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A Phone Call to China (Caitlin’s Journal, 16)

CD Knowles 4 weeks ago

A Phone Call to China — “I was hoping she [Fenfang] could tell me what happened to her mother [Li’s sister], Mei.”

Editor’s note: This is a developing story. Below you’ll find the sixteenth journal entry that Caitlin Wang, our advice columnist who went missing in mid-February, wrote after she and her husband, Dr. Li Wang (from UT’s virology lab), fled Austin. Caitlin asked us to publish her journal in the hopes it will help her efforts to find her missing husband who disappeared in the Hill Country in May. A lot has happened in the interim, but we’ve made the editorial decision to finish publishing the journal before we catch you up on the horrific events that came soon after Caitlin asked for our help. We highly recommend starting at the beginning of this story with our series of videos, when we first announced that Caitlin was missing til when we finally found her and met in person for the first time. If you’d like to start with her journal entries, click here. We’ve included a summary at the bottom of this post of the parts of her journal we’ve made public so far. 


May 23, 2020

First, the house Randi took me to is fabulous. Although I’m in the middle of the worst crisis of my life, I can’t stop enjoying its comforts. The place is huge and sprawling: professional kitchen, basement wine cellar, living room the size of a hotel lobby, various dens filled with books and sculpture, and I don’t know how many bedrooms upstairs. No reason I shouldn’t pamper myself a little, I thought, and so I threw my filthy clothes in the laundry and sampled some of the designer dresses and gowns in the lady of the house’s vast closet. In the end I settled for a pair of lightweight pants, the sort you might wear on a hike with lots of pockets for keys, credit cards, phone, etc — exactly what I would need if I had to go on the run again.

I also sampled the lady’s face creams, lipsticks and perfumes, and spent the entire first morning in her jacuzzi tub, enjoying the myriad of delicious oils and exotic plants that made me feel as if I was in a tropical paradise. Later, I flopped down on a soft leather couch in the living room and turned on the plasma TV to watch the news. It’s Memorial Day weekend (I’d lost track of time and forgotten that). Among the headlines this morning, a piece about Trump pushing Hydroxychloroquine as a cure for Covid. What an ass. Every doctor in the world knows the drug has serious risks and side effects. It’s a drug I depend as a lupus patient to combat swollen joints, flares and rashes, but because of the president, who never researches a thing that comes out of his lying mouth, supplies of Hydroxy are beginning to run short and that could become a serious problem for me since I only have about a three week supply left. But I won’t dwell on that now. I want to enjoy my time in this house.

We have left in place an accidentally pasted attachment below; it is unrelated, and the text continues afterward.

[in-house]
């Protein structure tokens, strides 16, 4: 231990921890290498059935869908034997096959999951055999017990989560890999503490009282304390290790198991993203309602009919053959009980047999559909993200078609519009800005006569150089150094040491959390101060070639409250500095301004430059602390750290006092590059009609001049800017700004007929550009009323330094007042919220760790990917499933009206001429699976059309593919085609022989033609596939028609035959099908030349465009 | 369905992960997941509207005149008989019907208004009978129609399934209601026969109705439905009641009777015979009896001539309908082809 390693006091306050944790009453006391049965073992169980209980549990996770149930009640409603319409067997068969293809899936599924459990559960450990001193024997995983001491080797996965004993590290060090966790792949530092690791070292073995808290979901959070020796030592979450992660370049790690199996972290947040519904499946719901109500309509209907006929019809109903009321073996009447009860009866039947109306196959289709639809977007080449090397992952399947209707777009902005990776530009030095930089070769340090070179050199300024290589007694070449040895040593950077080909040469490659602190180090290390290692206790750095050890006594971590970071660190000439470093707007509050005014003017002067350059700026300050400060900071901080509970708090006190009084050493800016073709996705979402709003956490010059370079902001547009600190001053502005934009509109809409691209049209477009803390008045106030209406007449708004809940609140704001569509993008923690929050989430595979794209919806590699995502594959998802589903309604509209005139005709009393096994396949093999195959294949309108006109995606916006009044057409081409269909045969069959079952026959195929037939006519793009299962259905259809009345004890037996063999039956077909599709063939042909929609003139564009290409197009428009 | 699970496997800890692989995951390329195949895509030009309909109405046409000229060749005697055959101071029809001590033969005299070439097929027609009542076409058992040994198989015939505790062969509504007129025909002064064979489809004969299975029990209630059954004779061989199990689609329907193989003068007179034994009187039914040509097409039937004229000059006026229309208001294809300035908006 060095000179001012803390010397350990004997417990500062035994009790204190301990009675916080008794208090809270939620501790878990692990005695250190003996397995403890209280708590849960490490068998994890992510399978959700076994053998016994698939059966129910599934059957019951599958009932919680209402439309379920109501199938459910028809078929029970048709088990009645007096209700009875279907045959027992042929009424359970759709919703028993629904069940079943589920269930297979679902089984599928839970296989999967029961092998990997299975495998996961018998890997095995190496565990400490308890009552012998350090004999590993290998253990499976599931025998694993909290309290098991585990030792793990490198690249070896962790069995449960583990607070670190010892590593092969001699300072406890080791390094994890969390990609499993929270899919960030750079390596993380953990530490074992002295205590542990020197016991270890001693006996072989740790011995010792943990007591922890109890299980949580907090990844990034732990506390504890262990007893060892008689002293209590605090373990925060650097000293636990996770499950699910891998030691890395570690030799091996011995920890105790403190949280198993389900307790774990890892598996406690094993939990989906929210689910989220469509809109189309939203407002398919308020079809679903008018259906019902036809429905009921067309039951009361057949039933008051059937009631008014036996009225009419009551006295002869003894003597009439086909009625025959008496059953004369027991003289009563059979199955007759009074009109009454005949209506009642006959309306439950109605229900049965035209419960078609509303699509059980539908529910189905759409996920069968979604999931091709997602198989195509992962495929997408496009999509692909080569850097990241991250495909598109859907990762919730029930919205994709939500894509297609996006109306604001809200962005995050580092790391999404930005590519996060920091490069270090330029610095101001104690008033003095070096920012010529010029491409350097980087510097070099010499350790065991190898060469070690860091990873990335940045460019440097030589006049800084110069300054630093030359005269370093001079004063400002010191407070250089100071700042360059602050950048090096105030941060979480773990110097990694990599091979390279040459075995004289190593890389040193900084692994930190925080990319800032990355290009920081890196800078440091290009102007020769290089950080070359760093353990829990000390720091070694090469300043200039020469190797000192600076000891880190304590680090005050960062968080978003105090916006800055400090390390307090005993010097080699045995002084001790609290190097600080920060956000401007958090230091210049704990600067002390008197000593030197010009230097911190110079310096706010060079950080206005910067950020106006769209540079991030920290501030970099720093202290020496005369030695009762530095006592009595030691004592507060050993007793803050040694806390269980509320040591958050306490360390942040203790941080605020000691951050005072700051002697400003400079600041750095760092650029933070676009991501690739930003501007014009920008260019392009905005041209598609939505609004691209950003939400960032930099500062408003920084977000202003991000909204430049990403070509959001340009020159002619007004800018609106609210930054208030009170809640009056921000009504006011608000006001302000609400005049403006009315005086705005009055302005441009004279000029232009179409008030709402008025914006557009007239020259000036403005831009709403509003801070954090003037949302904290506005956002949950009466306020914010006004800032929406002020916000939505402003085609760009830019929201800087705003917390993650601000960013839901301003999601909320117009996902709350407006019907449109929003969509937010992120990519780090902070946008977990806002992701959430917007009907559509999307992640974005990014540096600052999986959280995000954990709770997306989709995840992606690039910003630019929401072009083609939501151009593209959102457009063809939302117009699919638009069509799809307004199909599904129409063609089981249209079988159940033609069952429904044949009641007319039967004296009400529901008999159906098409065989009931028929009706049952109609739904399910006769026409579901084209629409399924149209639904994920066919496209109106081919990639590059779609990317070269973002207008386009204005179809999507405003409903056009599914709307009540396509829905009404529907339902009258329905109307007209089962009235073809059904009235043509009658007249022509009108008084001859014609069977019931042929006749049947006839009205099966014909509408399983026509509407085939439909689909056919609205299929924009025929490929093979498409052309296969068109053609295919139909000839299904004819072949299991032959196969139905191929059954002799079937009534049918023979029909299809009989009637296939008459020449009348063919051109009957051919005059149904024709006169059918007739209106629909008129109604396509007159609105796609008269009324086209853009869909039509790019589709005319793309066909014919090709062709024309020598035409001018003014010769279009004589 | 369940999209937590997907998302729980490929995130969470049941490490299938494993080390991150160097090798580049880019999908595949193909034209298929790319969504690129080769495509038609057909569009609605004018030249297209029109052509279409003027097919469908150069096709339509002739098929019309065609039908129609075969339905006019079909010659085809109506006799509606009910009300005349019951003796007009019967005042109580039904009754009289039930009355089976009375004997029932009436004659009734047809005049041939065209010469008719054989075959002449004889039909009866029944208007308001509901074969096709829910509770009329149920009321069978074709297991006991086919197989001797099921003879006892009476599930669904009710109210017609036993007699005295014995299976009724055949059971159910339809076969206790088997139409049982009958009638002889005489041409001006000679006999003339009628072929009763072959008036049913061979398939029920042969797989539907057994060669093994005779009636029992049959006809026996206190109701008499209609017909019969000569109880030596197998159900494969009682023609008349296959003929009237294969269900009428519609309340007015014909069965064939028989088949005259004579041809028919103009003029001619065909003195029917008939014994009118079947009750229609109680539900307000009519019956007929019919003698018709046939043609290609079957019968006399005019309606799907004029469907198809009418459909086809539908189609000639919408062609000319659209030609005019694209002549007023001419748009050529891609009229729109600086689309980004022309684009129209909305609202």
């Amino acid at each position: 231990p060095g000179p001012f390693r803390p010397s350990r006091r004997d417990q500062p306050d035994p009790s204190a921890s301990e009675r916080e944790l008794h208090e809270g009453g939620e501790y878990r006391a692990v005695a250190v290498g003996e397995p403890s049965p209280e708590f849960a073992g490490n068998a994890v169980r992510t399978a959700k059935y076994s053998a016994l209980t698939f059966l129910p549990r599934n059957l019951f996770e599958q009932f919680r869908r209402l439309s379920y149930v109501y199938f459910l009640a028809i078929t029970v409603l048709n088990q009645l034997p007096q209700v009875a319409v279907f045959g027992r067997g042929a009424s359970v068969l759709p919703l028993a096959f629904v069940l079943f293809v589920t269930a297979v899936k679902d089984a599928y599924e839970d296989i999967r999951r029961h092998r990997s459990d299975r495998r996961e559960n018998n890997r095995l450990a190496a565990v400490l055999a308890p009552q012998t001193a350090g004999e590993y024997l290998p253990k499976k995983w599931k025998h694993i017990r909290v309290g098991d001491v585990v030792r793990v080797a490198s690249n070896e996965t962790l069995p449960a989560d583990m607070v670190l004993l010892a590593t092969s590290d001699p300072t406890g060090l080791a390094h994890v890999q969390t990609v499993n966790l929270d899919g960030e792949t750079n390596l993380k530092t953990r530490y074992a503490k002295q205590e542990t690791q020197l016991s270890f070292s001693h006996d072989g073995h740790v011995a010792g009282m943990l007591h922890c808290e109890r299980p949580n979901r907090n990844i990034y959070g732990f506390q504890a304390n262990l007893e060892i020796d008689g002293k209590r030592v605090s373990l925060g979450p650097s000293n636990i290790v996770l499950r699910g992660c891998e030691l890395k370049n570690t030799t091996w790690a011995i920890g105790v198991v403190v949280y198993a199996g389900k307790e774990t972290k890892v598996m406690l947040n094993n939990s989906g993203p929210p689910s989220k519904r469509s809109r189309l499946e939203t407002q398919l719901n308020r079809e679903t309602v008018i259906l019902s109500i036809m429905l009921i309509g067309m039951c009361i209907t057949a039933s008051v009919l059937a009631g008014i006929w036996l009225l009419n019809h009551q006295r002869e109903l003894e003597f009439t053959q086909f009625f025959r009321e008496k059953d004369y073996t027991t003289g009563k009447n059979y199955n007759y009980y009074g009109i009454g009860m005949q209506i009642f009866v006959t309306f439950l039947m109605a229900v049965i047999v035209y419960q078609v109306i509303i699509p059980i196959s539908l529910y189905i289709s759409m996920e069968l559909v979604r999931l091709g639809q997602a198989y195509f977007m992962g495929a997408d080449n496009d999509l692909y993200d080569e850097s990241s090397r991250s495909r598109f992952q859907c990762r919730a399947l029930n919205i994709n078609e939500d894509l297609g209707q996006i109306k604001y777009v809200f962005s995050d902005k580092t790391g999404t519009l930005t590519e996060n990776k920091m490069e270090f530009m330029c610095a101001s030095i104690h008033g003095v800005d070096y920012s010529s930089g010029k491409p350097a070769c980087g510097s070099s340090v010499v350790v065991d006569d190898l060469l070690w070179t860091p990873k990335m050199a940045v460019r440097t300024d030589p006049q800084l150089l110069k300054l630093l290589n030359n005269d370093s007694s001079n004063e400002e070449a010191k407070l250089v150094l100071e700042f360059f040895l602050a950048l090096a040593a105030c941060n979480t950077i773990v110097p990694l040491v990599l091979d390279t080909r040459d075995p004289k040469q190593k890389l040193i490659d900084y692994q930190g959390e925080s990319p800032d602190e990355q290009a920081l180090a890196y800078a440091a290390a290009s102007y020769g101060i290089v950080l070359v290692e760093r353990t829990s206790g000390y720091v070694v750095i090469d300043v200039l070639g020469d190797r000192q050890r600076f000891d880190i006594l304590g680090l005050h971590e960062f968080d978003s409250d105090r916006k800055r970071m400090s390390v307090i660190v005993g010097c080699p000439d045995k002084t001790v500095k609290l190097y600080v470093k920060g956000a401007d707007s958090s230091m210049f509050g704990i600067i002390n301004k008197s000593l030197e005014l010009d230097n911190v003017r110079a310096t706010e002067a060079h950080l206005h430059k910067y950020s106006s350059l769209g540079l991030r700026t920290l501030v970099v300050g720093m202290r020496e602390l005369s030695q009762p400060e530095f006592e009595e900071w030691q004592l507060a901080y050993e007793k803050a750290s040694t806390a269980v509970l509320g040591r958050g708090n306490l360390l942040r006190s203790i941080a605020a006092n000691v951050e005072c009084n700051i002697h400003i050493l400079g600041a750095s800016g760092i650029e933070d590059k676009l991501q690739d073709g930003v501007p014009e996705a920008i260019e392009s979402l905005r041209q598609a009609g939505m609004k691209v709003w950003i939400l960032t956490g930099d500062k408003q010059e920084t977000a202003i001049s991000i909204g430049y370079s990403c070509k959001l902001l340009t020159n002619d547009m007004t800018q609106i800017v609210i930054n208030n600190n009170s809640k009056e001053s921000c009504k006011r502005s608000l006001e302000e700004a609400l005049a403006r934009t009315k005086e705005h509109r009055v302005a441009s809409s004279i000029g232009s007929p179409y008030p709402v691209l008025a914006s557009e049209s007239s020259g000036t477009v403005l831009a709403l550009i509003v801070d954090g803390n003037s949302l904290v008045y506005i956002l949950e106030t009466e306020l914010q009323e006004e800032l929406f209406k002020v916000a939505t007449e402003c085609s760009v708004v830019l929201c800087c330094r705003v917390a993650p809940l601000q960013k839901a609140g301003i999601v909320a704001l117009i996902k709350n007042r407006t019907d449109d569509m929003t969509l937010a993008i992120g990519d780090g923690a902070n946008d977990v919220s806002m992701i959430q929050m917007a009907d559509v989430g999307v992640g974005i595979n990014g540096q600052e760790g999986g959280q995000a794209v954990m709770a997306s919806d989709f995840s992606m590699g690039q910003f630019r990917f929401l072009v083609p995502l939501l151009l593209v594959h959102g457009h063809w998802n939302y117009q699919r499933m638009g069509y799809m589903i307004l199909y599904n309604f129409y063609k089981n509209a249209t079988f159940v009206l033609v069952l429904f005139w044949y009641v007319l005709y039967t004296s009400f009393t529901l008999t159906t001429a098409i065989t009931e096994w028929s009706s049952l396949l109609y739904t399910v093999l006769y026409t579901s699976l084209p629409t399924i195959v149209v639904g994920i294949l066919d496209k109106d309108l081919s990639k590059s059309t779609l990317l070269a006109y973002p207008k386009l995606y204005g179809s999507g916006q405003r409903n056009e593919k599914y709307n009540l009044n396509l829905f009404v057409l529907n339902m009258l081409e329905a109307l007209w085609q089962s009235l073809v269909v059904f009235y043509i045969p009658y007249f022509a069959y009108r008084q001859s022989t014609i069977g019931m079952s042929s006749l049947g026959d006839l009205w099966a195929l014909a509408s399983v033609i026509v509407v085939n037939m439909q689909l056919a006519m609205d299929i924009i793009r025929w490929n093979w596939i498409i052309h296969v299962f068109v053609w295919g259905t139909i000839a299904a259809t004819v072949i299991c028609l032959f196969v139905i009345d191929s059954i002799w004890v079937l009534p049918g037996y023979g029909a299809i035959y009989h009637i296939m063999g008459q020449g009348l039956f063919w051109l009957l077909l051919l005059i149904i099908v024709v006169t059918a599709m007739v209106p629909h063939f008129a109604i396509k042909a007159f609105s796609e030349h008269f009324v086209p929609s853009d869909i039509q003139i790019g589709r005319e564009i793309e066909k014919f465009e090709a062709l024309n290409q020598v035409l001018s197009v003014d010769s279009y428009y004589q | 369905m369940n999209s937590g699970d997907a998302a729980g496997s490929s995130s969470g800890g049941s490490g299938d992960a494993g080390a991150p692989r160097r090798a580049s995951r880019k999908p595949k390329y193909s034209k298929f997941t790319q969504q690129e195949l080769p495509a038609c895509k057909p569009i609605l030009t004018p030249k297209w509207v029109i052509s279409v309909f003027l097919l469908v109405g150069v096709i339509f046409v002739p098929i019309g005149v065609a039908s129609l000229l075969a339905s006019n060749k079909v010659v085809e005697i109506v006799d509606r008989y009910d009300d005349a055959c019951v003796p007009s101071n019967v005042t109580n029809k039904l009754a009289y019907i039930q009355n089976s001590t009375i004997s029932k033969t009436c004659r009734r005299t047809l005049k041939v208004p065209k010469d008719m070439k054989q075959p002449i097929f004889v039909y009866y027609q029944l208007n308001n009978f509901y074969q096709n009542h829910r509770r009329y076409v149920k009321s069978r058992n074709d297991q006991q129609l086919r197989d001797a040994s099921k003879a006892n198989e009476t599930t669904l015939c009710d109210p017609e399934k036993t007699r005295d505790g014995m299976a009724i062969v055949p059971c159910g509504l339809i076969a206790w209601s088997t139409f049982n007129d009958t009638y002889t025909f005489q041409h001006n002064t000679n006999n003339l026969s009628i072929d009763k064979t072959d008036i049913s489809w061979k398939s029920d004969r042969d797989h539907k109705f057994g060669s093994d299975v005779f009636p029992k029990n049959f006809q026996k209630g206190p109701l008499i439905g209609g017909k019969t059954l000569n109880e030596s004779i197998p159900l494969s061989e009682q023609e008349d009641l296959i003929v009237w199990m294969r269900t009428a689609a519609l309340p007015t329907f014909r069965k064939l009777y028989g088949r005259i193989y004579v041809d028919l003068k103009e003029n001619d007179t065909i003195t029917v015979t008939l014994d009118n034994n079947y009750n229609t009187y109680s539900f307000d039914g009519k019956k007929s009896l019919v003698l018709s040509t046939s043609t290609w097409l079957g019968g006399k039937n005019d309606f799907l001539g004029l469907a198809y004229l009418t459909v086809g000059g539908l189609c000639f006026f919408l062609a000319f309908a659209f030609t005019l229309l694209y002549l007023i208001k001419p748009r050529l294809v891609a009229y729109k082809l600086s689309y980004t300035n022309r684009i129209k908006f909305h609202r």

Randi has said I can be here till September. She taught me how to use the extremely complicated TV, assigned me a temporary burglar alarm code in case I want to go out, showed me which bedroom to use, told me what I could help myself to from the pantry and freezer (she’ll bring milk and fresh produce next time she comes to check the mail), and advised me, much to my chagrin, that the only computer in the house is in a locked office. So much for the serious stint of research I was planning.

One of the first things I did when I arrived at the house last night was find hiding places for both my journal and the key fob. I also set up Lola’s big brass cage. She’s indicated that she likes to be outdoors and so I took her to the pool with me late this afternoon when I went for a swim. If I weren’t in such a terrible predicament this would be heaven.

At seven this evening, I decided to place a call to Li’s niece, Fengang, in China. She lives in Wuhan, thirteen hours ahead of Austin time. I was hoping she could tell me what happened to her mother, Mei. Since I was using a landline, I figured no one could trace the call to me. “Ni hao,” she said, picking up the phone. Her voice was hoarse. I’ve never actually spoken to her before and wasn’t even sure she could speak English.

“Ni hao,” I said back. “This is Li’s wife, Caitlin, calling from Texas. I’m wondering how your mother is.”